I do a lot of streamer fishing because my home river, the Battenkill, has a low trout-per-mile number, so you need to cover a lot of water to find the fish. Also, Battenkill browns don’t rise nearly as much as fish in other rivers, except during Hendrickson spinnerfalls. So if you want to hook one of the 20-inchers that lurk in the ‘Kill, you usually have to chuck streamers.
My old fishing buddy Joe Phillips is a real streamer aficionado, and before he moved away, he caught more Battenkill browns over 20 inches than anyone I knew. Joe never uses anything but a floating line. He gets his streamers down to the fish by using a long fluorocarbon leader, weighted patterns, and split shot. But he also switches back and forth between nymph rigs and streamer rigs fairly frequently, so using a floating line cuts down on the re-rigging time. I’m sure that Joe would also argue that the long leader allows the fly to move more naturally in the current, which draws more strikes. Whatever the reason, his system clearly works.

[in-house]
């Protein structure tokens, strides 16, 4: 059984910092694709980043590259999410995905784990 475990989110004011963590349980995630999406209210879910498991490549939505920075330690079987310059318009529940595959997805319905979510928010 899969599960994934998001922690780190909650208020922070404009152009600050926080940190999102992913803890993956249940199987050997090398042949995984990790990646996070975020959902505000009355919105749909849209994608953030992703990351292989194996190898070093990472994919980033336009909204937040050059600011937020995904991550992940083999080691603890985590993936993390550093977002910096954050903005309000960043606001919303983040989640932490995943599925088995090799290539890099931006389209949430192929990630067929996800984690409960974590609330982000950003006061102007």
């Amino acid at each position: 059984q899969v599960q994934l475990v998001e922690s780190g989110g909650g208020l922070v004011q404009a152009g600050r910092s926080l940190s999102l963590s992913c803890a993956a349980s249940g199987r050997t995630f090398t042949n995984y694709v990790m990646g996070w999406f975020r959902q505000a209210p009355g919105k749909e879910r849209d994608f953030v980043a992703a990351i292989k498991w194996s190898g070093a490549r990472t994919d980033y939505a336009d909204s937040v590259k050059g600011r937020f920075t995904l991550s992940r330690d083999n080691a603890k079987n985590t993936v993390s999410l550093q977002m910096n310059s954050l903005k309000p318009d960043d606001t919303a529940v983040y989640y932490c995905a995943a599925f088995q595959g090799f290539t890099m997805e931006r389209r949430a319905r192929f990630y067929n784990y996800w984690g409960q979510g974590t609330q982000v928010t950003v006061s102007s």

Unlike Joe, I like to use a sinking-tip line or a separate sinking tip that attaches to a floating line with a loop-to-loop connection. This allows me to use a shorter leader—between 3 and 4 feet—which helps with accuracy and makes me feel more directly connected to the fish when I set the hook. With a sinking tip, I’m confident that my fly is getting down into the strike zone quickly, and I feel as if I know exactly where my fly is at all times. In general, a sinking tip will also cast easier than will a rig with a long leader and lots of weight.
If you don’t want to buy another spool for your reel, check out one of the many interchangeable-tip systems on the market, such as the Orvis PolyLeader. Most come with tips of different densities and sink rates, so you can tailor your rig to the kind of water you’re fishing—fast or slow, shallow or deep. In general, these multi-tips don’t cast as well as integrated sinking tips, but the ability to quickly re-rig can be worth the hassle.